Monday, March 9, 2009

Summary Week 2: Quality and evaluation

Image: Butterfly My First by photogirl7
What a busy week you have all had. Everyone pretty much has their blog all set up and ready to go and several people have posted responses to the questions for Week 2: Quality and evaluation. Hence my summary has lots of substance and questions for you to ponder. I am very pleased with the progress everyone has made especially those of you for whom blogging is a new experience. It has been great to talk to several of you online or on the telephone.
The questions for your response in Week 2 were:
- Why is evaluation important to you and how do you define it;
- What sort of evaluations mentioned on the presentation are familiar to you already and why?
- Why is quality important in eLearning?
Answers to all these questions will vary depending on your personal views and perspectives and the context in which you work. For example, Adrienne's blog post is very relevant to her work, and she has provided us with a practical list of items which she considers when designing eLearning. There are some very useful things for you to look at when planning your evaluation projects. She also makes a very important point about the link between quality and student retention - a subject close to us all I reckon.

DebraM in her post has listed several of the evaluation items she was familiar with from the presentation and makes a good point about evaluation, "it can be used to 'pat yourself' on the back, as well as 'allowing room for improvement'. She has presented a very comprehensive discussion about quality - it is all in the "eye of the beholder" well the user's opinion anyway. And check out the first eLearning Guideline to be selected.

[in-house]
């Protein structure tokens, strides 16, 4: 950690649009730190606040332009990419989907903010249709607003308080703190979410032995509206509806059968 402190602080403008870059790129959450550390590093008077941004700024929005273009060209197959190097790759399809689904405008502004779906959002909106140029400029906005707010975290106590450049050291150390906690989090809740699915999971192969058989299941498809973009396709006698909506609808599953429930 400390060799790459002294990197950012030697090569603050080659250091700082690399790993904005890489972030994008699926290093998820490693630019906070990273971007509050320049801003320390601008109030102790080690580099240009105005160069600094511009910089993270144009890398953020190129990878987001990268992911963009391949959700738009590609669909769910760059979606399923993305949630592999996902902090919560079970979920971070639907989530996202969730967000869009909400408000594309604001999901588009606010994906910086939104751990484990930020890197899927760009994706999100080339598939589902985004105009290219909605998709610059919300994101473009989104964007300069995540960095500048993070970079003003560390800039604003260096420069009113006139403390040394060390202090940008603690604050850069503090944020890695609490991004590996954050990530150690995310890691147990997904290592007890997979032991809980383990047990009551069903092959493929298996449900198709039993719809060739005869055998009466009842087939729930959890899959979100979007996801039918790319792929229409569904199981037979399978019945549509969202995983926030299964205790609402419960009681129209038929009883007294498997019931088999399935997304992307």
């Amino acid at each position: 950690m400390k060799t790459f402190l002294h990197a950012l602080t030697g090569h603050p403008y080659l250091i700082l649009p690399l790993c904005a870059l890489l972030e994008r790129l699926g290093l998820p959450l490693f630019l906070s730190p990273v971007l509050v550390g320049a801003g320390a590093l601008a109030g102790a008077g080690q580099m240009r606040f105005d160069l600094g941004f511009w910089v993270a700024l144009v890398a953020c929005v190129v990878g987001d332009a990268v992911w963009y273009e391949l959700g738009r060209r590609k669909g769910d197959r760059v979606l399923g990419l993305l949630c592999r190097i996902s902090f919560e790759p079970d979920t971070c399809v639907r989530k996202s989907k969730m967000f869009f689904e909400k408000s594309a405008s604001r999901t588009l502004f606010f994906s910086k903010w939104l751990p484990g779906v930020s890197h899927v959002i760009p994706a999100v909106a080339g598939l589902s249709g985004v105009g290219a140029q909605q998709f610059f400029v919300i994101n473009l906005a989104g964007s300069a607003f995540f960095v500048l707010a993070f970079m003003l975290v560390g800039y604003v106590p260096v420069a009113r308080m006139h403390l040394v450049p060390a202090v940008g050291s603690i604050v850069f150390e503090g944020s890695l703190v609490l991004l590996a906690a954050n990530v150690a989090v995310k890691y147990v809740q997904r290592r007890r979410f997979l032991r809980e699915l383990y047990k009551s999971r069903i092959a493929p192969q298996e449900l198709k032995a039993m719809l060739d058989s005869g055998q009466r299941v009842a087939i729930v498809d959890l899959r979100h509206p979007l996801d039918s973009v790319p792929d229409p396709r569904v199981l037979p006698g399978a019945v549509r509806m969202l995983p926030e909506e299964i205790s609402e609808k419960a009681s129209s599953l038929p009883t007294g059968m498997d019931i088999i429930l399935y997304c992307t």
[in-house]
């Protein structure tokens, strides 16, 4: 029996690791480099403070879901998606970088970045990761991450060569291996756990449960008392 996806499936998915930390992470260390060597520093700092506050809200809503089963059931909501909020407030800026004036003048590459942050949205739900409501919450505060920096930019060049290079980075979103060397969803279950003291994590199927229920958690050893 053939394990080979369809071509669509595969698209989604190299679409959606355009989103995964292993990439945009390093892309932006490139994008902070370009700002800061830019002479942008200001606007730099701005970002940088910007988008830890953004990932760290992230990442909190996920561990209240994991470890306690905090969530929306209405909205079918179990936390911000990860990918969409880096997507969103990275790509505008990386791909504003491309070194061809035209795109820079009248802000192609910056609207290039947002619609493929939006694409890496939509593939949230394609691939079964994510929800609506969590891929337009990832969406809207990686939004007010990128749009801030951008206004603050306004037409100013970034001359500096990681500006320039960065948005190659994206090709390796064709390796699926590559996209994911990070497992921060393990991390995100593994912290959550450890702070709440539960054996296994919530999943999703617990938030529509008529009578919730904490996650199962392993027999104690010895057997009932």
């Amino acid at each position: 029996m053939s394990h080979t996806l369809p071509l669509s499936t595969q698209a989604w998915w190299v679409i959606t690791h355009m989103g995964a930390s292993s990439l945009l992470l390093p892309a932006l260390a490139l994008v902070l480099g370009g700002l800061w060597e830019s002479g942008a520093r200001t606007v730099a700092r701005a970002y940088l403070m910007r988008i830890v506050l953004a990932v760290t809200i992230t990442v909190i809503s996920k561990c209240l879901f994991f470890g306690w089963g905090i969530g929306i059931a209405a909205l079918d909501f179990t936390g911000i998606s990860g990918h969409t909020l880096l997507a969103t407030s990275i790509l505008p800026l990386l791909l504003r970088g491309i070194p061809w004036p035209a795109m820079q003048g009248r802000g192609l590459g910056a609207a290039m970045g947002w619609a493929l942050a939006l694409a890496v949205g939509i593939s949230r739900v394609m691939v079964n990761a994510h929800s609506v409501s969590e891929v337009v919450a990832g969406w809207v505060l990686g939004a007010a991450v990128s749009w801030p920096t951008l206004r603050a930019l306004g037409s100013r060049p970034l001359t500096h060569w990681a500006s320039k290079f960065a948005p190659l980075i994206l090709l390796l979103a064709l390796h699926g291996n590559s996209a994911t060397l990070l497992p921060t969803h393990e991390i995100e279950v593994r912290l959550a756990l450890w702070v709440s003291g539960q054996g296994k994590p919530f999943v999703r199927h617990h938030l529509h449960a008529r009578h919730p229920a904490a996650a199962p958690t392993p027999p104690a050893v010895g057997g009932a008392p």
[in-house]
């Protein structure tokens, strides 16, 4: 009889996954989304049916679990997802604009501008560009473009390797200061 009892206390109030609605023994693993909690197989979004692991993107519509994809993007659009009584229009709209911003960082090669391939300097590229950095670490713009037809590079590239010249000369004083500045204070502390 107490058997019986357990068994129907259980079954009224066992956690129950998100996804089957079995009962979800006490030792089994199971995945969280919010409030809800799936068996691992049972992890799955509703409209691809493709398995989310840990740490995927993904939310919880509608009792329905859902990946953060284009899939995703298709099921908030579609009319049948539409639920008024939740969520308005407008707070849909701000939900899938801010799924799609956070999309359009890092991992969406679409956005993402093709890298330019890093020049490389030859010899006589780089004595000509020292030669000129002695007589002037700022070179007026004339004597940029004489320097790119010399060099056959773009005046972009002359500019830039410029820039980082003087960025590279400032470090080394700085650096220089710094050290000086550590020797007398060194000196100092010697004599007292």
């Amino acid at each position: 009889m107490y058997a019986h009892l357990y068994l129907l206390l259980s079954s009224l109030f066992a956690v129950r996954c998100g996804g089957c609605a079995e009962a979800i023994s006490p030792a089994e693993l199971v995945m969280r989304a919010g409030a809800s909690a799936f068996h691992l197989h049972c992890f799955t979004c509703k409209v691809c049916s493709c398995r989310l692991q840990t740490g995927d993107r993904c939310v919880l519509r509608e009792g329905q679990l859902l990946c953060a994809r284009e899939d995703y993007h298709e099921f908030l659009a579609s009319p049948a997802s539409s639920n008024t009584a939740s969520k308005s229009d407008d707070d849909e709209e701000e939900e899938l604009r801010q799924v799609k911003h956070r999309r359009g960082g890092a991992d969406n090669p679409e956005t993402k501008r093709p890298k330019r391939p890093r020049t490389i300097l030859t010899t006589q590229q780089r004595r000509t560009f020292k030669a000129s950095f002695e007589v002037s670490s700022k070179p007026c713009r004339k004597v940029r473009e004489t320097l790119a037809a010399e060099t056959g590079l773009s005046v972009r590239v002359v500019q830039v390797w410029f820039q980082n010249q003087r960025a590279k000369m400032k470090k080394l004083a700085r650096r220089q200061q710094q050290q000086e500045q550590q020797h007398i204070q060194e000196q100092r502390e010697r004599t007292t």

Sam in her post has offered a different slant on quality again and brings information about two different organisations and their views of quality to our attention - Concord Consortium versus Articulate. I love her discussion about the idea of rapid eLearning offerings and the demise of quality if we just "throw-up online" without taking time and care to provide a thoughtful product. Lots of ideas for debate in this post. See what you think.

Herve's post refers to the presentation as did DebraM, and he says the concepts about evaluation were all familiar. One thing I found useful from Herve's post was the perspective that evaluation in eLearning may be even more important than in a traditional classroom because the interactions are different. He and Joy are on a similar wavelength - do you agree with Herve and Joy?

Joy alludes to the way we evaluate constantly when teaching and others have mentioned this as well. She has also provided us with some definitions from the web as well as her own take on evaluation. Joy is a fan of the ADDIE model of design, and gives us a good overview of why it is a useful model to follow to ensure quality in eLearning. Joy, like Herve, also tells us how the different ways we interact online compared to face-to-face classrooms, can make it hard for lecturers to gauge how students are understanding or enjoying their learning. Therefore, evaluation is even more important in eLearning.

Iain like many of you, is focused on evaluating to ensure his students are getting the best learning experience possible. Yes we do want them to keep coming back for more don't we? I really like the description of the ways in which he uses learning outcomes as a focus at the end of each lesson. It encourages students to self-evaluate their understanding and also helps Iain measure how well the class is doing. Iain's company does a very comprehensive evaluation of student satisfaction and success and it sounds like evaluation is integrated into all areas of the student learning. Well done! This sounds like a great model. I will be following your trail with interest.

Rachel in her week 2 post, as well as some insightful statements about quality being necessary for a range of areas, e.g., needs assurance, cost effectiveness, student retention and positive outcomes for students, Rachel provides us with a thought provoking question - “Why is quality important in eLearning?’ – and ask is quality not important in all learning?, should there be a distinction." Good on you Rachel asking this extremely important question.